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|R E V I E W B Y R I C H C L I N E||
dir-scr Hadi Hajaig|
with Nick Moran, Georgina Rylance, David Soul, Ralph Brown, Hannah Watkins, David Papava, Tony Wadham, John Webber, Robin Hellier, Mark Gilvary, Steven Atholl, Jennifer Lim
release UK 10.Nov.06
Nice light-box: Rylance and Moran
Just like an M Night Shyamalan movie, this East London thriller is moody and dark, building its cagey, twisty plot slowly and steadily. But it's also contrived, self-indulgent and far too pleased with itself.
Simon Puritan (Moran) can talk to the dead, but as he helps clients sort out their pasts, he's haunted by his own. Enter Ann (Rylance), who asks him to contact her dead sister. And strange things start happening, including a spark of attraction and the appearance of a shadowy, deformed man who knows far too much about Ann--and Simon. He keeps saying things like, "You're in a lot of danger and I'm the only one who can help." Meanwhile, Ann's self-help guru husband (Soul) has a violent streak that might get out of control.
Writer-director Hajaig builds a strong atmosphere, drenching every scene in red light and deep shadows and concentrating on the emotions of the characters. Then he starts layering in the plot twists, most of which aren't remotely surprising (including the major climactic discovery). He's combining a ghost story with a time travel thriller and a Body Heat-style noir mystery, and these elements merge cleverly to keep us watching.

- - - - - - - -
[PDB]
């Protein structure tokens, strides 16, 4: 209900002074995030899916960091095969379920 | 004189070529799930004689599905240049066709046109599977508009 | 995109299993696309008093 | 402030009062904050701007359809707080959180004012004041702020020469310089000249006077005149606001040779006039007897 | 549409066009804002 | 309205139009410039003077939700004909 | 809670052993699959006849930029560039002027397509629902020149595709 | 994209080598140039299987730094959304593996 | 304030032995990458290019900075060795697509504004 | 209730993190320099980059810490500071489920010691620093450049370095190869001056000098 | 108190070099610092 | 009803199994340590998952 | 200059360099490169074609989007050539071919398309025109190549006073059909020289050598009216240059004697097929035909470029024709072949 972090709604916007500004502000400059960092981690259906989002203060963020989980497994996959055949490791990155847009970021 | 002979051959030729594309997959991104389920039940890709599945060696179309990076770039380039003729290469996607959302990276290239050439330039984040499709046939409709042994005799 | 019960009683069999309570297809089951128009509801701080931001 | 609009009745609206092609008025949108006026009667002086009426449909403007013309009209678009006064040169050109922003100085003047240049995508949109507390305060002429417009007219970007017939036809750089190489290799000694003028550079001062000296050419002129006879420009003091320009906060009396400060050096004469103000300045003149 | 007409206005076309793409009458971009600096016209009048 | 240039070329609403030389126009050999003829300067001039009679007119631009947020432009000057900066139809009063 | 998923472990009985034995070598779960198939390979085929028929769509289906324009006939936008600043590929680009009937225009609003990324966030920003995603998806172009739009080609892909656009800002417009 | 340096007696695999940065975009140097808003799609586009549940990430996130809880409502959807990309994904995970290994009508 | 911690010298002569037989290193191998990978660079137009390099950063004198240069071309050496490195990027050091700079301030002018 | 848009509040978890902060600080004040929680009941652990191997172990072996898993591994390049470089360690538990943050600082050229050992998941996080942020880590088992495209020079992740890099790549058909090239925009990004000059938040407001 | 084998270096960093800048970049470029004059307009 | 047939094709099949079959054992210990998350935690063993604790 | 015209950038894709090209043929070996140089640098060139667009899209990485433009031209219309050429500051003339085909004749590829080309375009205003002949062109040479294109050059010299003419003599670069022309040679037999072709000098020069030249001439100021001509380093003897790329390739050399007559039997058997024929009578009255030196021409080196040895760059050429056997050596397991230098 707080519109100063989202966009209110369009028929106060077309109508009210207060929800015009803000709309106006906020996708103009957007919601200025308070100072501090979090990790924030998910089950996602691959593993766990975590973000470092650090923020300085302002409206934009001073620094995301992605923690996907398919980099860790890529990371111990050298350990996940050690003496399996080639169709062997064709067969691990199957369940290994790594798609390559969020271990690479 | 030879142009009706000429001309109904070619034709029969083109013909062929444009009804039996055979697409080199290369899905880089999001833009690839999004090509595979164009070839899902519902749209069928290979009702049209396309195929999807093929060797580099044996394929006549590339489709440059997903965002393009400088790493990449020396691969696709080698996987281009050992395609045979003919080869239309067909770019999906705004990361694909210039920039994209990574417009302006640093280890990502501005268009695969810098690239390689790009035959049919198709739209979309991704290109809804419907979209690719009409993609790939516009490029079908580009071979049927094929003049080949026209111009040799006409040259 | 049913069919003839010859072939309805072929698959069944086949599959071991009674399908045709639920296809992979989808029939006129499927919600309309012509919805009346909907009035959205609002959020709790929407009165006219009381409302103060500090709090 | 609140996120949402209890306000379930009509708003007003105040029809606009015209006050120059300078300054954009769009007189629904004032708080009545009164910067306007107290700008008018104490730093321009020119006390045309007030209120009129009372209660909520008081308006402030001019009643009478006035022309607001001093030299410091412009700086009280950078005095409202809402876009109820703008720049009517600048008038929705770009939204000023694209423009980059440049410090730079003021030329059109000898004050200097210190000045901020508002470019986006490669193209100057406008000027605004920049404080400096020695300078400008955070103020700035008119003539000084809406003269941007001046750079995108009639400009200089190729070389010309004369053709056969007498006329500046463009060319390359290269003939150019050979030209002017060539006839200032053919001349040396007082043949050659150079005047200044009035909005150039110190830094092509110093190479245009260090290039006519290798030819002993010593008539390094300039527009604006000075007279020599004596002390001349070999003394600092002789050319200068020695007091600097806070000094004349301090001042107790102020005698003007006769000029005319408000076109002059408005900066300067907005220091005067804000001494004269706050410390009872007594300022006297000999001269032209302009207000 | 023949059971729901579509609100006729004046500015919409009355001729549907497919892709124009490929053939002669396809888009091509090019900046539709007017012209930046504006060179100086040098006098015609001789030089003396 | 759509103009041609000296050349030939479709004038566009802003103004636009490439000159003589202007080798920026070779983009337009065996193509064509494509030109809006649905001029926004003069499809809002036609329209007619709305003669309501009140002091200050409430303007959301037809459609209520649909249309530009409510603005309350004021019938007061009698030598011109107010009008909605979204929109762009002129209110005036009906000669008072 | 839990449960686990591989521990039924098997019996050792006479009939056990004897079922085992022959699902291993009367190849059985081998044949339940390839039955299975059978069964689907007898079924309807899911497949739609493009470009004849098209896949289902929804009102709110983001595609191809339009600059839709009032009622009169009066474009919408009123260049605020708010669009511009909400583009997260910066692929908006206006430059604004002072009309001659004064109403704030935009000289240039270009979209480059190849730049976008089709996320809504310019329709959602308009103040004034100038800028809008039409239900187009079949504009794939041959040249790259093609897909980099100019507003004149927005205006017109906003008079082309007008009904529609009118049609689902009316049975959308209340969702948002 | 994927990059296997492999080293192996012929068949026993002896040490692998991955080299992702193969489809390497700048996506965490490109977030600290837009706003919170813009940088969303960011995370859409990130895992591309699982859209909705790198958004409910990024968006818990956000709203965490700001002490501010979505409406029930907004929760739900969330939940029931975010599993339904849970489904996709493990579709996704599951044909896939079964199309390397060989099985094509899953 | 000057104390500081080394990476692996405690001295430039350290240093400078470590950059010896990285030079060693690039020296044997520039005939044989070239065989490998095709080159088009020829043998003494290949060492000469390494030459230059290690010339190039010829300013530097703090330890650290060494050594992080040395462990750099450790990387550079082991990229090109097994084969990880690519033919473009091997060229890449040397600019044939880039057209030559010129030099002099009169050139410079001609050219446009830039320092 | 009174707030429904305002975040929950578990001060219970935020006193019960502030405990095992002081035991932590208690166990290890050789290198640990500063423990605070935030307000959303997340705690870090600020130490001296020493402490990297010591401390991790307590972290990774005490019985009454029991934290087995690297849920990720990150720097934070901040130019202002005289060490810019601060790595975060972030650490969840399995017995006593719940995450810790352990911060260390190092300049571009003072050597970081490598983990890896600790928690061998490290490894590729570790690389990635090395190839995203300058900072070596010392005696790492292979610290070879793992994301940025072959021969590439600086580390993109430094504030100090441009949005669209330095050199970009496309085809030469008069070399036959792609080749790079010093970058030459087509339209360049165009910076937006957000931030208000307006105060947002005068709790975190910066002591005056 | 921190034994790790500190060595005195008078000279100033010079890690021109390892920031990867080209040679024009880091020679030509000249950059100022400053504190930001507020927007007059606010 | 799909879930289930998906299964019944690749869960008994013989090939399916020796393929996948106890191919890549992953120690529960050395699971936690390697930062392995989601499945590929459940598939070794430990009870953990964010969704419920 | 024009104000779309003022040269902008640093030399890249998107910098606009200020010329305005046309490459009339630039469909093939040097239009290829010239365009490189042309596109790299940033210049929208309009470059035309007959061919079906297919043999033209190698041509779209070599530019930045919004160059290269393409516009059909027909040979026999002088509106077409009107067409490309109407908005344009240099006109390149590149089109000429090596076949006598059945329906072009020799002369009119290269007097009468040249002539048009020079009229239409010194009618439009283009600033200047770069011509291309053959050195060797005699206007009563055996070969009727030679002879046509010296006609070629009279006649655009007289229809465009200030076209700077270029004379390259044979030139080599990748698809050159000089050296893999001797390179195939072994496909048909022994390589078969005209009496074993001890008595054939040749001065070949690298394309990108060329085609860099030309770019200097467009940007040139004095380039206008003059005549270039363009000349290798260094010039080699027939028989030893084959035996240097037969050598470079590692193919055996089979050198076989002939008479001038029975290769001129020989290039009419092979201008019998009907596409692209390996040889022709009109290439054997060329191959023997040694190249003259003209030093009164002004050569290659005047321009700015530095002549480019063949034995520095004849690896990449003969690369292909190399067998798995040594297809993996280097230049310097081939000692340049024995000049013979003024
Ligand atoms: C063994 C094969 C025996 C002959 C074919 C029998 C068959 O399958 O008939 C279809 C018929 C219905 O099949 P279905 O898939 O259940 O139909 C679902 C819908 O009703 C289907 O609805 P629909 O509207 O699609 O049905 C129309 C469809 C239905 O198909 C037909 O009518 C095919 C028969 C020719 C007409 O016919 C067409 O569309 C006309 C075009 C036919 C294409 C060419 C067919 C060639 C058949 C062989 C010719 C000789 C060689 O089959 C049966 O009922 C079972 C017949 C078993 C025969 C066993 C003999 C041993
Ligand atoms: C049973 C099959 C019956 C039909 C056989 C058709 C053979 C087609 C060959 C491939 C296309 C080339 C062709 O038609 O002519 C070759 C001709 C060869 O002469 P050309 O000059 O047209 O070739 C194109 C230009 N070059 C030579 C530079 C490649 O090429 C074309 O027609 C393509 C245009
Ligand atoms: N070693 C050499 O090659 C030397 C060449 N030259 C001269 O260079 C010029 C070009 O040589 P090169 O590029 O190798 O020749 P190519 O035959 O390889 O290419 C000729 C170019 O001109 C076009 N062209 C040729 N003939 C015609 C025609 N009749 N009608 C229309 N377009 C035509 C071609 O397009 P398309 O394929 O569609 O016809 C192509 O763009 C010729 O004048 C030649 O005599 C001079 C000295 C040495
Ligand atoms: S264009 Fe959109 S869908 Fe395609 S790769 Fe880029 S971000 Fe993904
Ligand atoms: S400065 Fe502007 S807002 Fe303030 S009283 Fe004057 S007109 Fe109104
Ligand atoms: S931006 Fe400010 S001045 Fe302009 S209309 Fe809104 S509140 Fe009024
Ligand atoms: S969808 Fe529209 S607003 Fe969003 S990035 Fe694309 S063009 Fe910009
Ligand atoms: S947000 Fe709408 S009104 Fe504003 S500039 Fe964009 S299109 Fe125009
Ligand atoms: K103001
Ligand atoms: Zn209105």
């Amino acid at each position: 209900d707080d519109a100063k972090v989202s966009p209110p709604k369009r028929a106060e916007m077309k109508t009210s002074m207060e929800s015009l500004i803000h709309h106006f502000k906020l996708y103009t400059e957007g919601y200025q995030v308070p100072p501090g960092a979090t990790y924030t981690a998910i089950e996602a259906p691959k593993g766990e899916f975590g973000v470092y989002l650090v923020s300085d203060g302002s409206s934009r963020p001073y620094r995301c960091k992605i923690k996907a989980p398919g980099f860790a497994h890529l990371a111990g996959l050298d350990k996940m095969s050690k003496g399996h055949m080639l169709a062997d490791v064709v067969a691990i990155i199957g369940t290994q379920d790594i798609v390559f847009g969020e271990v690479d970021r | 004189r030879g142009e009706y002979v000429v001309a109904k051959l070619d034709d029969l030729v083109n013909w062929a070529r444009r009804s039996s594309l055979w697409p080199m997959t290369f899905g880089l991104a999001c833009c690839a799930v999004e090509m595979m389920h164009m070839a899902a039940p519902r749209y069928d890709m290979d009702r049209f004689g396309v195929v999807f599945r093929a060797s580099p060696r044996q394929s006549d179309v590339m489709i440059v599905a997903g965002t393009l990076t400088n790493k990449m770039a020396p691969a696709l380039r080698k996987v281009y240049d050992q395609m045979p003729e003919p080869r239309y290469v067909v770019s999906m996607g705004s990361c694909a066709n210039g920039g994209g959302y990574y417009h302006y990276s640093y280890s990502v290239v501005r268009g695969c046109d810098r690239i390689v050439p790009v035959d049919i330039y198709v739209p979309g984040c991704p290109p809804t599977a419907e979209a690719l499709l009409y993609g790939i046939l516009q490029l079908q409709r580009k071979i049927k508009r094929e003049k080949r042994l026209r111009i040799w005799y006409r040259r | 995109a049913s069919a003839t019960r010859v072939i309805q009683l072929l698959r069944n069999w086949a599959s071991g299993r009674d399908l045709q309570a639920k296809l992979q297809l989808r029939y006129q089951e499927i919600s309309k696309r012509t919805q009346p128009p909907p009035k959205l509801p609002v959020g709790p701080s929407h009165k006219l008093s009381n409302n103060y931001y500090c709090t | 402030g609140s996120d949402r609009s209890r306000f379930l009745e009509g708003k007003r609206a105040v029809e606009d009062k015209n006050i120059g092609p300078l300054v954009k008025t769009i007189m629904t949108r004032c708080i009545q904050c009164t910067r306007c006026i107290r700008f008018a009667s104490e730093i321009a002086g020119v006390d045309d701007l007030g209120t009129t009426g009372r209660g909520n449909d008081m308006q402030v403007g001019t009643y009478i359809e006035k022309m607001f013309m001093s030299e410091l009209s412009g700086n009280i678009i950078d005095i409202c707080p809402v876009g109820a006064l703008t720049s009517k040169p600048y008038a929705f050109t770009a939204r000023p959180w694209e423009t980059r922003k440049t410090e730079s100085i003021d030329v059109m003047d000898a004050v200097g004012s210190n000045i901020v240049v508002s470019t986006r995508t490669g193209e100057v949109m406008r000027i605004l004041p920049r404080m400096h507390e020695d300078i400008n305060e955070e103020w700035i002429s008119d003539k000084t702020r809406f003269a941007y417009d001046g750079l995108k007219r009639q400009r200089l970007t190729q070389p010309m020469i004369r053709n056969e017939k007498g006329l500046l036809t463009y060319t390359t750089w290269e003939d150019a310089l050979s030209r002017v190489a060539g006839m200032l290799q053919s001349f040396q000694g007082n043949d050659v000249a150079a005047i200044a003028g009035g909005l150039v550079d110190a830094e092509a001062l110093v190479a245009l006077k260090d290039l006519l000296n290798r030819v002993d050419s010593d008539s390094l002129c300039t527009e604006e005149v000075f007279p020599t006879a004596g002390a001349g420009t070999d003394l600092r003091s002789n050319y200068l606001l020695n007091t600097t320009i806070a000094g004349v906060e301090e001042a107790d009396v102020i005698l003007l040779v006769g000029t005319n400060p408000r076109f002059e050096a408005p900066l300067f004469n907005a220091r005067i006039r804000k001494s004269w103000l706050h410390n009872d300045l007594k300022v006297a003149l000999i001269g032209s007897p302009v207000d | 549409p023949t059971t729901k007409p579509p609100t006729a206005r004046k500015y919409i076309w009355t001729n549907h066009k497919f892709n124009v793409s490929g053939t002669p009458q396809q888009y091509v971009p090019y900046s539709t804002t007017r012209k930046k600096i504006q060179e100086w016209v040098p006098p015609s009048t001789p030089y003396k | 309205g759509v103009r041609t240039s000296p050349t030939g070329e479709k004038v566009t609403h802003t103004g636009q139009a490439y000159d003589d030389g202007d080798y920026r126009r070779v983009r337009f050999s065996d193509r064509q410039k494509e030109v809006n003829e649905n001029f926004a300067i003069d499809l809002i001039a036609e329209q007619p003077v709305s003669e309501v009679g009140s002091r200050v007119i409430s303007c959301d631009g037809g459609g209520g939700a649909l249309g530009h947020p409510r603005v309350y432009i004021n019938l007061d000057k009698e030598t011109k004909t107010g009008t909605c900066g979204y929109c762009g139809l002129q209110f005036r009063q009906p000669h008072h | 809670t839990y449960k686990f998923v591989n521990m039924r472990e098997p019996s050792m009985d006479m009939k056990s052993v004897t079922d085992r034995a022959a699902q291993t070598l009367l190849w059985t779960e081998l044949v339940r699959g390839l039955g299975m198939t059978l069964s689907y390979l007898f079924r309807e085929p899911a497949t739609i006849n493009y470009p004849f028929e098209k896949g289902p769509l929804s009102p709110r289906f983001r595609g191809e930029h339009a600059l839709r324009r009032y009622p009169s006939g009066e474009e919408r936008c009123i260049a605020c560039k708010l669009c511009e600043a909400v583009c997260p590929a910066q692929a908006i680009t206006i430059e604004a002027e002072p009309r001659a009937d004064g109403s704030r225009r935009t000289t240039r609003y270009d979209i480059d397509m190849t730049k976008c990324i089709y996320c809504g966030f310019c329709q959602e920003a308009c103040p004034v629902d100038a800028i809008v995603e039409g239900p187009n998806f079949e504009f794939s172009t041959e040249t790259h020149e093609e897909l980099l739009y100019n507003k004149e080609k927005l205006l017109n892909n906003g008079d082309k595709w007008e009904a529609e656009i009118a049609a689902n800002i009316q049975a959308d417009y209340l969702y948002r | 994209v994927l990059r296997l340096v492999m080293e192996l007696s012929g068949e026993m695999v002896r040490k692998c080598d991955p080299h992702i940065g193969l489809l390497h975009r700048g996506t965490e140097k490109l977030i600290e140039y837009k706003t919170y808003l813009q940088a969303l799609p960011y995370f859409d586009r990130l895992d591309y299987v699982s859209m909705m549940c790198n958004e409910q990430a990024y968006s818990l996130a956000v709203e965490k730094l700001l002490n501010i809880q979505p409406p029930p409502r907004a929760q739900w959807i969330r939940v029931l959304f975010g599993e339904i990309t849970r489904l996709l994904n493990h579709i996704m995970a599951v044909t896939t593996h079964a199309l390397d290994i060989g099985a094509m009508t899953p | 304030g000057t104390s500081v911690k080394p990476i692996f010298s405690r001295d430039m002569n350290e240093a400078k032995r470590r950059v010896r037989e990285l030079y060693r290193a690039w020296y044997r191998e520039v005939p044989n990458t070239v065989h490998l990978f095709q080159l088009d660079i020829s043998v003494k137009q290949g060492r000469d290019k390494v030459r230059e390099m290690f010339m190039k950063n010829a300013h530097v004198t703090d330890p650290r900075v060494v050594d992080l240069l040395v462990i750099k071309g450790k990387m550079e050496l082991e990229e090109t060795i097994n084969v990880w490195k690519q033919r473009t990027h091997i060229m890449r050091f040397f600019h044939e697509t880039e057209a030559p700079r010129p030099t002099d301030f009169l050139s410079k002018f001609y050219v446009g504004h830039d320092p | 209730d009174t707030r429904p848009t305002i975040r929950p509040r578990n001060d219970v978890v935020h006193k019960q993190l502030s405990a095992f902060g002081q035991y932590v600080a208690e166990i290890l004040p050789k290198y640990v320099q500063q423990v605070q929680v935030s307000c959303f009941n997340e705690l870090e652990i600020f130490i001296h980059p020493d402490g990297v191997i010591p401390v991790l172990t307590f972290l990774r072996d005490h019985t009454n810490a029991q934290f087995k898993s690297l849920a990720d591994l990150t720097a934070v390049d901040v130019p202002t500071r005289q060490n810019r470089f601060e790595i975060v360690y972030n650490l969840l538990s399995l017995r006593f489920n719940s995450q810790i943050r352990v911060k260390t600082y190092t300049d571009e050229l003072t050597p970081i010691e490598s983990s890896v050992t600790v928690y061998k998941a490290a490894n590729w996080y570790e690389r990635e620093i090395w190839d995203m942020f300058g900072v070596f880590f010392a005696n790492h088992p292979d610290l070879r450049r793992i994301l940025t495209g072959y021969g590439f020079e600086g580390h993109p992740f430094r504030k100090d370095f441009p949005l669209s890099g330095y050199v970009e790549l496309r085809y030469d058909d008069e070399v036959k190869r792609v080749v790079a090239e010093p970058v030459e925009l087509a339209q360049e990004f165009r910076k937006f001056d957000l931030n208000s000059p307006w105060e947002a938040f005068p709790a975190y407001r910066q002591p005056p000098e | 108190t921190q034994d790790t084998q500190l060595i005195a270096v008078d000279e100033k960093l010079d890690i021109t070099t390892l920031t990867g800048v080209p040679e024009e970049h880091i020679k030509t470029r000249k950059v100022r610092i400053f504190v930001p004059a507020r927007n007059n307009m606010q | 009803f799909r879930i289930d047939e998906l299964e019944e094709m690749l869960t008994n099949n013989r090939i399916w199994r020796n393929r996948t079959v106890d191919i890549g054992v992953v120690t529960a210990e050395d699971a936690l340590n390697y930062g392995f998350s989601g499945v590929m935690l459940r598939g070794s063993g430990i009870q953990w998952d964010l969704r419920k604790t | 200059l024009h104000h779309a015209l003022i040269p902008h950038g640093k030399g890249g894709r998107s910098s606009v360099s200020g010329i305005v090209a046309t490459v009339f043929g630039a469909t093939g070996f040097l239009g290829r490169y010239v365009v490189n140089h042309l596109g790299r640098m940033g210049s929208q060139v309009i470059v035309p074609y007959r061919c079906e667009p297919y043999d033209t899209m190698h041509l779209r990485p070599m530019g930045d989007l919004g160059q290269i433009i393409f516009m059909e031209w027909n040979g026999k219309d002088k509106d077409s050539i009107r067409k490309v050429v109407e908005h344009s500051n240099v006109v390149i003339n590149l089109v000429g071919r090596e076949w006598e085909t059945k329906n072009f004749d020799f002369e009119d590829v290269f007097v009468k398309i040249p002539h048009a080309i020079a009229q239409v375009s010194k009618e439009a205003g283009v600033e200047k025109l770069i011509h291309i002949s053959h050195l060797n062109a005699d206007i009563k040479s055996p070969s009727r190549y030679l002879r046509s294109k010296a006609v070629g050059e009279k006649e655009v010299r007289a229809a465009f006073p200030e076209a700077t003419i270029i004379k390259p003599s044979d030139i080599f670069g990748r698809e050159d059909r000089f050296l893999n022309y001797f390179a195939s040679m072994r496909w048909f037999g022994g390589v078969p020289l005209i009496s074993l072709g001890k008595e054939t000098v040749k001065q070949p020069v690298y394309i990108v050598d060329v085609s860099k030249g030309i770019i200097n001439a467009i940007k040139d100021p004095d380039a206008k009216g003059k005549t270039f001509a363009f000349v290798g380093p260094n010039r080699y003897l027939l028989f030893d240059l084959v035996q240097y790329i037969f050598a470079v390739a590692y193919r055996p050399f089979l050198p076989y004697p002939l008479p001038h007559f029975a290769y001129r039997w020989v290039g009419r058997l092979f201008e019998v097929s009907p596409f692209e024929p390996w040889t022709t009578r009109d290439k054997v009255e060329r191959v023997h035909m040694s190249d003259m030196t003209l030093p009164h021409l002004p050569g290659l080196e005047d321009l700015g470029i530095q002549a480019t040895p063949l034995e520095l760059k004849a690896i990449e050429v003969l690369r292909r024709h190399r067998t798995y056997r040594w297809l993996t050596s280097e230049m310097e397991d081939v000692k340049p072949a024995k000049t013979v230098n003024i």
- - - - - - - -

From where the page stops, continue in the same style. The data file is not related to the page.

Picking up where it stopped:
So it's a pity there's so little energy, and that the characters are all so deliberate and mopey that we don't really care about them--or believe anything they say. Moran and Rylance develop an impulsive chemistry that never quite pays off, mainly because they're so relentlessly subdued. Moran looks like he's on the verge of tears all the time--Simon comes across as a gullible sap. Soul has a lot more steely energy, especially when he addresses a hall of followers with true evangelical zeal.
Hajaig brings in several intriguing plot strands and themes, including references to East London folklore like Jack the Ripper, Aleister Crowley and a legendary rock star murder. But even these elements feel strained and under-developed. Instead of developing this further, he wallows in the mundane romance, which at least does contain the film's one genuine surprise. This is a stylish and entrancing film, but its pretentious tone makes it feel like a bit of a slog as well.
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© 2006 by Rich Cline, Shadows on the Wall
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